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The opioid epidemic's effects on families

Caudillo and Cohen investigate how family structures have changed with rising opioid epidemic death rates

We know the opioid epidemic has had harmful impacts on individuals' lives, but has it impacted children's family environments? Faculty Associates Mónica Caudillo and Philip Cohen, along with UCLA collaborator Andés Villarreal, investigate this question using data from the 2000 Census and the 2005-2018 American Community Survey. The authors hypothesize that child well-being may be impacted by the opioid crisis through an increased risk of being born into a family structure associated with instability and disadvantage or by having existing family structures destabilized by the crisis' effects on individuals, families, and communities.

They found that areas with the greatest opioid death rates had decreased rates of children living with two parents and increased rates of children living with cohabiting parents, a single parent, and with adults other than their parents. These family structures are associated with disadvantages in economic resources, parental education, and mental health compared to children living in family structures with two married parents, suggesting the epidemic may have downstream effects on children's well-being and prospects for upward social mobility.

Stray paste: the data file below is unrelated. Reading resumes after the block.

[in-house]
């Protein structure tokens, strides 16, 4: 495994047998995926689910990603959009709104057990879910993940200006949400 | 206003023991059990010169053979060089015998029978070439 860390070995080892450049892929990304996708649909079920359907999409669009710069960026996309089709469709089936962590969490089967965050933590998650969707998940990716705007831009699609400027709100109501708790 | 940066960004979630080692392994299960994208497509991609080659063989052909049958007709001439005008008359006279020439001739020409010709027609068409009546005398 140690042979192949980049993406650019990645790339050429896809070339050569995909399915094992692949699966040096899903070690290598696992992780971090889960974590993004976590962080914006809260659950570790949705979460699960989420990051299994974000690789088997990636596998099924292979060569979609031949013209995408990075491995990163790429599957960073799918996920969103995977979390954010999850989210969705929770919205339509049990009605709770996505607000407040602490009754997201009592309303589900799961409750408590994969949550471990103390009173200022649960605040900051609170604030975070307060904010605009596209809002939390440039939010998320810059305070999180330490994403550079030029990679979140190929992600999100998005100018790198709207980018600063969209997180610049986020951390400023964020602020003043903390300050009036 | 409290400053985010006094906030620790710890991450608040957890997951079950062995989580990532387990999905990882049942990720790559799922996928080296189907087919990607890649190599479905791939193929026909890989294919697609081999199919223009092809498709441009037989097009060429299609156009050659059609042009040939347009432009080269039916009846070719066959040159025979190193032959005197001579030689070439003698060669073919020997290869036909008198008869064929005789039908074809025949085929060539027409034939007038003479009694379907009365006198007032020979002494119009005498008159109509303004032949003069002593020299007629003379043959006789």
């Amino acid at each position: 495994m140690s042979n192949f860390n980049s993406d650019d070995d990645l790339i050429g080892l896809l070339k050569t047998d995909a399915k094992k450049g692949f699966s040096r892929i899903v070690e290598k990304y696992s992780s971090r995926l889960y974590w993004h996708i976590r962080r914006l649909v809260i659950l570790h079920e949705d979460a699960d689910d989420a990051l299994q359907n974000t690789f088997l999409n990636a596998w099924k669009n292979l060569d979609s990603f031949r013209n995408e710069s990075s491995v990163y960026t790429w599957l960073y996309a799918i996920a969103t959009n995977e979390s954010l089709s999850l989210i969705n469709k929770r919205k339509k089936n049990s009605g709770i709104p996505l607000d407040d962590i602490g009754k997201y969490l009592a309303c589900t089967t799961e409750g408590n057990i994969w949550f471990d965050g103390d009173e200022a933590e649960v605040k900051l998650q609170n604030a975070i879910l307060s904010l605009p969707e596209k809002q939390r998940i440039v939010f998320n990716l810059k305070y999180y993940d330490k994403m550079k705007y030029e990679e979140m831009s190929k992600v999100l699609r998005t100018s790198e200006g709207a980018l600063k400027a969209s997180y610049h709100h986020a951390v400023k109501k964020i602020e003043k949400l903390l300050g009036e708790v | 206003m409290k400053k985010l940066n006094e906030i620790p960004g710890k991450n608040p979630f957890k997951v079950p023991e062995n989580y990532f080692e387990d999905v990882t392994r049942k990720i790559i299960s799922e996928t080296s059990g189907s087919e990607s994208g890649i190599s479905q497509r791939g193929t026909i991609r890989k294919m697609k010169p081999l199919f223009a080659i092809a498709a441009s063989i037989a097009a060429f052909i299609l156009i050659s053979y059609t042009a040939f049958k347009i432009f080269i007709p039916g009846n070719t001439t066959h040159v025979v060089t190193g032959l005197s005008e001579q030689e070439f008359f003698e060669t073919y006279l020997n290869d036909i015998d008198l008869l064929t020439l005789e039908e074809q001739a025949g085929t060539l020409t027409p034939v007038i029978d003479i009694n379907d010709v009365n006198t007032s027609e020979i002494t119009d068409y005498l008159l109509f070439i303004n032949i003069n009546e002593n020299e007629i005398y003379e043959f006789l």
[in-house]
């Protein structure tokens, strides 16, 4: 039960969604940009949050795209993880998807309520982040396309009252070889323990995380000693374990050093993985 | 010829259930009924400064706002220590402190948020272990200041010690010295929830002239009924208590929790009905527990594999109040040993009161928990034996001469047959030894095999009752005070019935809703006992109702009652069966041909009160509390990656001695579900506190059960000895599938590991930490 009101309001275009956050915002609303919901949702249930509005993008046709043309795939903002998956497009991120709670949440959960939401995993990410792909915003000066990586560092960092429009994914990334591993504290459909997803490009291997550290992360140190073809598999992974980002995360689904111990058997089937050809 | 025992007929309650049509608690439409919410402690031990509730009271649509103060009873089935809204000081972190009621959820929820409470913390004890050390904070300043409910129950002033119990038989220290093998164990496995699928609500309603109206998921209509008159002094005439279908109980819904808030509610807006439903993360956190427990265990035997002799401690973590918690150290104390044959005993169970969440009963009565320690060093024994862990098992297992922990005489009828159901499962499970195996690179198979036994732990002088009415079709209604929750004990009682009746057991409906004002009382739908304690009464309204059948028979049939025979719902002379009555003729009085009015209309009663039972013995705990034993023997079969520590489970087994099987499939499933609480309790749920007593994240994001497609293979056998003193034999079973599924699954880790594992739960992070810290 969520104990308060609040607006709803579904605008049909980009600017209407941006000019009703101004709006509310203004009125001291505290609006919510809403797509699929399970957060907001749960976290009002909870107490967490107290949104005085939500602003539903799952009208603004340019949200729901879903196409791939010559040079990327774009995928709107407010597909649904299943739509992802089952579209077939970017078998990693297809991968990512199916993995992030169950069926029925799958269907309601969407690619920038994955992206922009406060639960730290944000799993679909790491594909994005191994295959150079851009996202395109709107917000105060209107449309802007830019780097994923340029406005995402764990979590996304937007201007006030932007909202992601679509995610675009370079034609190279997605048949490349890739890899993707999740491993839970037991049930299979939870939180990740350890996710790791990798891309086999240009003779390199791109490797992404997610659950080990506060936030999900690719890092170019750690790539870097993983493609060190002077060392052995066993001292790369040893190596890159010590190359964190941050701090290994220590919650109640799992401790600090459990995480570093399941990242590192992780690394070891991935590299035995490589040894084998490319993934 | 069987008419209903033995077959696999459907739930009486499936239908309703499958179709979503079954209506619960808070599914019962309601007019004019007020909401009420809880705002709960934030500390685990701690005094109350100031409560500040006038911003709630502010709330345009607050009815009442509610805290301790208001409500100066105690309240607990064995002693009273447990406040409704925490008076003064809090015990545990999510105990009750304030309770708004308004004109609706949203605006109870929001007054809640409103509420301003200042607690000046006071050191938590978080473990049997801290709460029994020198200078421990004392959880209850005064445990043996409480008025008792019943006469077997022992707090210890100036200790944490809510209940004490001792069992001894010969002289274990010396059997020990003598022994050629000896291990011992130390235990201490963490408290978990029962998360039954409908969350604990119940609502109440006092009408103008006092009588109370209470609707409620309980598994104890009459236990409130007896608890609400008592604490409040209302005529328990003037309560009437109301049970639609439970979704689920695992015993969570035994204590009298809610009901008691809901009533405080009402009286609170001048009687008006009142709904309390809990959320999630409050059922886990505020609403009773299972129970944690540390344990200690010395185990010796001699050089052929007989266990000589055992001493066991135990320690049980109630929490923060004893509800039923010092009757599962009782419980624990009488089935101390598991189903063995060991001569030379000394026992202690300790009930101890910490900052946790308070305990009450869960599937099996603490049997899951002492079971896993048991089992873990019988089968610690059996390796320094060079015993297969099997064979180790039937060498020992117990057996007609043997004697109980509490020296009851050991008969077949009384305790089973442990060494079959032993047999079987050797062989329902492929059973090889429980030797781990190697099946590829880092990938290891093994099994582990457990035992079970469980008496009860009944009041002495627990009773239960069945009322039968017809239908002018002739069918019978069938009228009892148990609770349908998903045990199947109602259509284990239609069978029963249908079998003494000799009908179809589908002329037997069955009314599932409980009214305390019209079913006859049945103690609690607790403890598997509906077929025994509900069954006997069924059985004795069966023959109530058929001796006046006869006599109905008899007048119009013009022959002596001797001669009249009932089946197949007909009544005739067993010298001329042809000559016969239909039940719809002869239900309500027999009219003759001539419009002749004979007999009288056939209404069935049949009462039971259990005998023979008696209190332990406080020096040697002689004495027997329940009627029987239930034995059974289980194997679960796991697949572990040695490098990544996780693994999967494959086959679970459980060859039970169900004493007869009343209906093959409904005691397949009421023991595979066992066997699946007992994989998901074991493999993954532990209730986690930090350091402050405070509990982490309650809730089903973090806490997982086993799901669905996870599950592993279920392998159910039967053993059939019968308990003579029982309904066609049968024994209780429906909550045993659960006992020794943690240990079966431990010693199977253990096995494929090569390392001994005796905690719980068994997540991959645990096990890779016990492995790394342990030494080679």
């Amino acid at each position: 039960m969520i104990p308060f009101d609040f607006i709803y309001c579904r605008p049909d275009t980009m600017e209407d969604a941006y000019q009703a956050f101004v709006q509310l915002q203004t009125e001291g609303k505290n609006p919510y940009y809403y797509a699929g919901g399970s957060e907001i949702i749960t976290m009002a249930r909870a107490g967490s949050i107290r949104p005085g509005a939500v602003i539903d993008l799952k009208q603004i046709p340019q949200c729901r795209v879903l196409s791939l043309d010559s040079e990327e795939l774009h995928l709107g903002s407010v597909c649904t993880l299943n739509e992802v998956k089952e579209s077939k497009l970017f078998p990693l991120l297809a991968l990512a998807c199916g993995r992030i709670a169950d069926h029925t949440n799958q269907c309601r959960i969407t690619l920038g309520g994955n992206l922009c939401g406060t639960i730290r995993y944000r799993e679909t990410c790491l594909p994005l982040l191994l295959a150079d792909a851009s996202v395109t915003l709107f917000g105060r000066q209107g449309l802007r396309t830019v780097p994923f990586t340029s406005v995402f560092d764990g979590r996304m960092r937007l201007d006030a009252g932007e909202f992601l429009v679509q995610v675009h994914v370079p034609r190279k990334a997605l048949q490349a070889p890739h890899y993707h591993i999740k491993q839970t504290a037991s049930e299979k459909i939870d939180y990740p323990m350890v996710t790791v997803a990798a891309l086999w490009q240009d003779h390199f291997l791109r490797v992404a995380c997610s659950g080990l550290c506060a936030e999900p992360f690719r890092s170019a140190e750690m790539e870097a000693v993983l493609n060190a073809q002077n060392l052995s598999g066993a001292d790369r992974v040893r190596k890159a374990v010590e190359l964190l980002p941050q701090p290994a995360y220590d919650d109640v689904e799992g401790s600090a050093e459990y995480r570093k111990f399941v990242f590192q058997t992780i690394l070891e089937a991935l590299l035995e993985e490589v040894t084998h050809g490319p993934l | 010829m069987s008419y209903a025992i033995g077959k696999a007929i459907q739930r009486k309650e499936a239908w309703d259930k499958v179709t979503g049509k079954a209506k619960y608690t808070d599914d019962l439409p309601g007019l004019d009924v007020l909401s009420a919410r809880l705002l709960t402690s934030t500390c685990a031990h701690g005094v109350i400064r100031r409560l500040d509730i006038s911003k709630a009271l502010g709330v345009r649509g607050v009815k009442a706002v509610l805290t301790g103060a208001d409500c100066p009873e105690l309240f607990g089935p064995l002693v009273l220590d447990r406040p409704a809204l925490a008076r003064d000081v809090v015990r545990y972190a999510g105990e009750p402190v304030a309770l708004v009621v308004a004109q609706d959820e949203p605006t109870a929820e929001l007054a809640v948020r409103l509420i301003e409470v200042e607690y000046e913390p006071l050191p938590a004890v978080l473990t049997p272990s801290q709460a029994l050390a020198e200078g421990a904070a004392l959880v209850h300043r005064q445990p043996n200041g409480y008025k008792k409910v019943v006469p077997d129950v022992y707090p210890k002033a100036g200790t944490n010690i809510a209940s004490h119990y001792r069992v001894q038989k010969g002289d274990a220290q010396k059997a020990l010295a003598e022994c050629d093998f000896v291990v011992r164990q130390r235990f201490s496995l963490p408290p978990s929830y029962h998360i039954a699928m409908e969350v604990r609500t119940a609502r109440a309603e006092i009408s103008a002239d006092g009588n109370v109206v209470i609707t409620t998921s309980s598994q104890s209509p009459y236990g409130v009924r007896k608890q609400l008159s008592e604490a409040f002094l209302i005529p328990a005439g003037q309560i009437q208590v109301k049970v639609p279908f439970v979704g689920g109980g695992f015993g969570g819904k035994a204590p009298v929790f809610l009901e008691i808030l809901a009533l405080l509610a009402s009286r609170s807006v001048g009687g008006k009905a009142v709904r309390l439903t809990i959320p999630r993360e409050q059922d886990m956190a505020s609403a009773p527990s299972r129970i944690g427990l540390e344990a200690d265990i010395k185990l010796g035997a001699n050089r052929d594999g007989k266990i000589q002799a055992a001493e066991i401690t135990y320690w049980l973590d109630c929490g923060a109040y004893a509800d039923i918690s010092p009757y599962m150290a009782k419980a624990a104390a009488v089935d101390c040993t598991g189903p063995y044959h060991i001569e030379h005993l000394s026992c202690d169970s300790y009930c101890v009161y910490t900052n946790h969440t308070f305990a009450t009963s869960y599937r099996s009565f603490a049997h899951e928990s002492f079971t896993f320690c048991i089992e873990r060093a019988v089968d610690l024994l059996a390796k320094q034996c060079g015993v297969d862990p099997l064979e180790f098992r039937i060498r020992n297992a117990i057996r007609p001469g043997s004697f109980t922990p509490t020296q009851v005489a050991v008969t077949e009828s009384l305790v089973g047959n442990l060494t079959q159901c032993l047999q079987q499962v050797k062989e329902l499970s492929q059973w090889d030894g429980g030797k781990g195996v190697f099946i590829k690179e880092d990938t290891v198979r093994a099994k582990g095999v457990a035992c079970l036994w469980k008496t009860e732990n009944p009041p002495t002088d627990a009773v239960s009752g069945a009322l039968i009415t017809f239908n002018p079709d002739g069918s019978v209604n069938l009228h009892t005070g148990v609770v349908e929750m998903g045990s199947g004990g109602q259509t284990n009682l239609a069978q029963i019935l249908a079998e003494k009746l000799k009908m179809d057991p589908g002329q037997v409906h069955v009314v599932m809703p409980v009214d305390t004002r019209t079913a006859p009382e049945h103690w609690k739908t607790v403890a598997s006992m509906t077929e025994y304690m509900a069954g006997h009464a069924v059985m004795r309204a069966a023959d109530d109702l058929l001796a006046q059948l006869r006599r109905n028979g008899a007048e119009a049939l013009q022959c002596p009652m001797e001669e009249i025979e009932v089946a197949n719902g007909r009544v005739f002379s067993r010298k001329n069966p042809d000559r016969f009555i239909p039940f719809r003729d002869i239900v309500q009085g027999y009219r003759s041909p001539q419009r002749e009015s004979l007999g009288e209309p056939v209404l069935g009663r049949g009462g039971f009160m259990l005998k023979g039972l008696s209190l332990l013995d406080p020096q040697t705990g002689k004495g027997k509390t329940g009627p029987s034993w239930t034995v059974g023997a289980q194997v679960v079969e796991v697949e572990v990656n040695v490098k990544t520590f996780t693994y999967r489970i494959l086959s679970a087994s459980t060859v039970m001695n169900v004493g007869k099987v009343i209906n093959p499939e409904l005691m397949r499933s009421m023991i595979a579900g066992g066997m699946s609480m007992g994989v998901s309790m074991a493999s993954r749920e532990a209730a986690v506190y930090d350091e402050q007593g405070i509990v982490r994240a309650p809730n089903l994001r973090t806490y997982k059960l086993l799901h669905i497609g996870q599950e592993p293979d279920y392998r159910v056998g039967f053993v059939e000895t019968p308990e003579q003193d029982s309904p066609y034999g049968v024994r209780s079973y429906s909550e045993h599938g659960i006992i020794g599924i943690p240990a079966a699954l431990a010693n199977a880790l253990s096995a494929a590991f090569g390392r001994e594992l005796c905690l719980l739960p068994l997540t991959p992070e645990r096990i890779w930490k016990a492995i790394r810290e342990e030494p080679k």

Unfortunately, recent data show that the rates of opioid use disorder and opioid-related deaths have increased since 2018. The authors suggest strengthening the safety net around families with structures associated with poverty and material hardship to mitigate potentially negative effects on children's health and economic well-being. Public health care insurance, affordable childcare, and supplemental income (e.g., the Earned Income Tax Credit) are cited as potential policy-level protective factors.


Read the full study here:

Caudillo, M. L., Villarreal, A., & Cohen, P. N. (2022). The opioid epidemic and children’s living arrangements in the United States, 2000–2018. The ANNALS of the American Academy of Political and Social Science, 703(1), 162-187.

A research brief summarizing the study can be found here:

Caudillo, M., Villarreal, A., & Cohen, P. (2023). The Opioid Epidemic Has Disrupted Children’s Living Arrangements. Lerner Center Population Health Research Brief Series. 217.